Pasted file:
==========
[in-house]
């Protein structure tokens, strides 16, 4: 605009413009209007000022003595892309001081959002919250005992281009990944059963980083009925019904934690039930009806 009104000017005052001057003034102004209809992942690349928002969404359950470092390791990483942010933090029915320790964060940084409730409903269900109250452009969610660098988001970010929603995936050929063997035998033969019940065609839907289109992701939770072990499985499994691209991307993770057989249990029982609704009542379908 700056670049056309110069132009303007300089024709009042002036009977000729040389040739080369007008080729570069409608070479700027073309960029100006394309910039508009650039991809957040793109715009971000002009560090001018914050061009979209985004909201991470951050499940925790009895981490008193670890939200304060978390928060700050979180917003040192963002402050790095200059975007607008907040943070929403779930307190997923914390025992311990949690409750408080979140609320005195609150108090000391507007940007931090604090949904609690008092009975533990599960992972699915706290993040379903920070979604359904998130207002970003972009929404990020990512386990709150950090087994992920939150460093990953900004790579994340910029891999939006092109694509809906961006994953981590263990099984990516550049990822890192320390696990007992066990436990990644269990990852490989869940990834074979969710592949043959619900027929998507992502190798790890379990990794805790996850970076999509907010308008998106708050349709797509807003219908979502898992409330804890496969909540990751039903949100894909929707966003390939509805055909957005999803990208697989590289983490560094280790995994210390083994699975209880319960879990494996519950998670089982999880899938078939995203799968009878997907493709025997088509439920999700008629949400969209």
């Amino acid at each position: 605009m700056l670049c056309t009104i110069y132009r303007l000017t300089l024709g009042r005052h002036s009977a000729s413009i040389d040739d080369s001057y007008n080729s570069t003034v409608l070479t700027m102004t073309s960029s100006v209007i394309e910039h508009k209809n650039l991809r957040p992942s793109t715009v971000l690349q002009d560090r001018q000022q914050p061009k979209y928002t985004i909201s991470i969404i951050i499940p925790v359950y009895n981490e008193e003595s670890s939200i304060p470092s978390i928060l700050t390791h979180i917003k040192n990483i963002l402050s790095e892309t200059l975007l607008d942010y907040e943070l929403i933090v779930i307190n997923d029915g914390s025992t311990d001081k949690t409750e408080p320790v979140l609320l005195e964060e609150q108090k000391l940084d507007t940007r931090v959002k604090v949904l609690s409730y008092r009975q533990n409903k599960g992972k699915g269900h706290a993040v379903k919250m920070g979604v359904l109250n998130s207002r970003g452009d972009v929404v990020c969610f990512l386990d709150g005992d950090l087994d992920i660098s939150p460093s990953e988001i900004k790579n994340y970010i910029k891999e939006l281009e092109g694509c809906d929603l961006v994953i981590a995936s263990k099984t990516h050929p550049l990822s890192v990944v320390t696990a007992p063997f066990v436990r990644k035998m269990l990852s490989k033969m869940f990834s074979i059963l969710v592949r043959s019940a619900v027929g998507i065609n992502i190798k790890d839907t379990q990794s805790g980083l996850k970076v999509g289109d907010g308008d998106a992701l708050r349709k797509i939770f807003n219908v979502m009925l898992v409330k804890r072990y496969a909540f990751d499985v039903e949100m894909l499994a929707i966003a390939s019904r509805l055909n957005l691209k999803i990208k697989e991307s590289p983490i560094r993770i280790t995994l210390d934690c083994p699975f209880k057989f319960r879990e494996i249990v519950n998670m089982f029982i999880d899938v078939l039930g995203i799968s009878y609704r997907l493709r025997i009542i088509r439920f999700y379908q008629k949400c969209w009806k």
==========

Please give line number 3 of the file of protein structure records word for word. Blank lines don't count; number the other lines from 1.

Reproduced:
């Amino acid at each position: 605009m700056l670049c056309t009104i110069y132009r303007l000017t300089l024709g009042r005052h002036s009977a000729s413009i040389d040739d080369s001057y007008n080729s570069t003034v409608l070479t700027m102004t073309s960029s100006v209007i394309e910039h508009k209809n650039l991809r957040p992942s793109t715009v971000l690349q002009d560090r001018q000022q914050p061009k979209y928002t985004i909201s991470i969404i951050i499940p925790v359950y009895n981490e008193e003595s670890s939200i304060p470092s978390i928060l700050t390791h979180i917003k040192n990483i963002l402050s790095e892309t200059l975007l607008d942010y907040e943070l929403i933090v779930i307190n997923d029915g914390s025992t311990d001081k949690t409750e408080p320790v979140l609320l005195e964060e609150q108090k000391l940084d507007t940007r931090v959002k604090v949904l609690s409730y008092r009975q533990n409903k599960g992972k699915g269900h706290a993040v379903k919250m920070g979604v359904l109250n998130s207002r970003g452009d972009v929404v990020c969610f990512l386990d709150g005992d950090l087994d992920i660098s939150p460093s990953e988001i900004k790579n994340y970010i910029k891999e939006l281009e092109g694509c809906d929603l961006v994953i981590a995936s263990k099984t990516h050929p550049l990822s890192v990944v320390t696990a007992p063997f066990v436990r990644k035998m269990l990852s490989k033969m869940f990834s074979i059963l969710v592949r043959s019940a619900v027929g998507i065609n992502i190798k790890d839907t379990q990794s805790g980083l996850k970076v999509g289109d907010g308008d998106a992701l708050r349709k797509i939770f807003n219908v979502m009925l898992v409330k804890r072990y496969a909540f990751d499985v039903e949100m894909l499994a929707i966003a390939s019904r509805l055909n957005l691209k999803i990208k697989e991307s590289p983490i560094r993770i280790t995994l210390d934690c083994p699975f209880k057989f319960r879990e494996i249990v519950n998670m089982f029982i999880d899938v078939l039930g995203i799968s009878y609704r997907l493709r025997i009542i088509r439920f999700y379908q008629k949400c969209w009806k």